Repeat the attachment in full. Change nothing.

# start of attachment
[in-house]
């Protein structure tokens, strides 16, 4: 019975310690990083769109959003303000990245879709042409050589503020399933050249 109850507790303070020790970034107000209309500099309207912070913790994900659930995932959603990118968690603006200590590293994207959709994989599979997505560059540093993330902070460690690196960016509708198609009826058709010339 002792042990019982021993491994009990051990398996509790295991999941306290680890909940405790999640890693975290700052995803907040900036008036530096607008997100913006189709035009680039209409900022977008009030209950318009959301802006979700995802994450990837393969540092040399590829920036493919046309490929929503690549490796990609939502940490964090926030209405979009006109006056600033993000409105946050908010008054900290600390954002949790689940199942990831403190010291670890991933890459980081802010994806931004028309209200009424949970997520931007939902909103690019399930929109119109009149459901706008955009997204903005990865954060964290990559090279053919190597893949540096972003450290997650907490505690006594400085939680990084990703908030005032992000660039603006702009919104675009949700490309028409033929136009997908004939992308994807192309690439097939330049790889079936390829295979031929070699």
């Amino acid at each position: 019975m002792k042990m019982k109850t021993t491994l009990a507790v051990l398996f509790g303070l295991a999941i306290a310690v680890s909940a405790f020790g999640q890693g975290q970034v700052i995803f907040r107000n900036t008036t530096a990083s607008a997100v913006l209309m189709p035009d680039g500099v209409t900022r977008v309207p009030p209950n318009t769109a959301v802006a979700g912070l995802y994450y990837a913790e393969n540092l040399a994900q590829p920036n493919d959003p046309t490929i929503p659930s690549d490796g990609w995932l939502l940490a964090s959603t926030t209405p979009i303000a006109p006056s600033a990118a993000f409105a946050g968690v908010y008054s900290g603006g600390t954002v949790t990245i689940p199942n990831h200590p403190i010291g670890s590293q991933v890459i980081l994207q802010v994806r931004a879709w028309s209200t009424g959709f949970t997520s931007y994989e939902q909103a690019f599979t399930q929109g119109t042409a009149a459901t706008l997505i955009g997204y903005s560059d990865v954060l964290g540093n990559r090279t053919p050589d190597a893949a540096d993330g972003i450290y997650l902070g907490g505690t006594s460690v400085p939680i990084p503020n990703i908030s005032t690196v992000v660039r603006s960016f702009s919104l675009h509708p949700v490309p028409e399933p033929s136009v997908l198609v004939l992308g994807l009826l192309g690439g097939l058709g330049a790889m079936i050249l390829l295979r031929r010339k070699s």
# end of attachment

[in-house]
């Protein structure tokens, strides 16, 4: 019975310690990083769109959003303000990245879709042409050589503020399933050249 109850507790303070020790970034107000209309500099309207912070913790994900659930995932959603990118968690603006200590590293994207959709994989599979997505560059540093993330902070460690690196960016509708198609009826058709010339 002792042990019982021993491994009990051990398996509790295991999941306290680890909940405790999640890693975290700052995803907040900036008036530096607008997100913006189709035009680039209409900022977008009030209950318009959301802006979700995802994450990837393969540092040399590829920036493919046309490929929503690549490796990609939502940490964090926030209405979009006109006056600033993000409105946050908010008054900290600390954002949790689940199942990831403190010291670890991933890459980081802010994806931004028309209200009424949970997520931007939902909103690019399930929109119109009149459901706008955009997204903005990865954060964290990559090279053919190597893949540096972003450290997650907490505690006594400085939680990084990703908030005032992000660039603006702009919104675009949700490309028409033929136009997908004939992308994807192309690439097939330049790889079936390829295979031929070699």
């Amino acid at each position: 019975m002792k042990m019982k109850t021993t491994l009990a507790v051990l398996f509790g303070l295991a999941i306290a310690v680890s909940a405790f020790g999640q890693g975290q970034v700052i995803f907040r107000n900036t008036t530096a990083s607008a997100v913006l209309m189709p035009d680039g500099v209409t900022r977008v309207p009030p209950n318009t769109a959301v802006a979700g912070l995802y994450y990837a913790e393969n540092l040399a994900q590829p920036n493919d959003p046309t490929i929503p659930s690549d490796g990609w995932l939502l940490a964090s959603t926030t209405p979009i303000a006109p006056s600033a990118a993000f409105a946050g968690v908010y008054s900290g603006g600390t954002v949790t990245i689940p199942n990831h200590p403190i010291g670890s590293q991933v890459i980081l994207q802010v994806r931004a879709w028309s209200t009424g959709f949970t997520s931007y994989e939902q909103a690019f599979t399930q929109g119109t042409a009149a459901t706008l997505i955009g997204y903005s560059d990865v954060l964290g540093n990559r090279t053919p050589d190597a893949a540096d993330g972003i450290y997650l902070g907490g505690t006594s460690v400085p939680i990084p503020n990703i908030s005032t690196v992000v660039r603006s960016f702009s919104l675009h509708p949700v490309p028409e399933p033929s136009v997908l198609v004939l992308g994807l009826l192309g690439g097939l058709g330049a790889m079936i050249l390829l295979r031929r010339k070699s």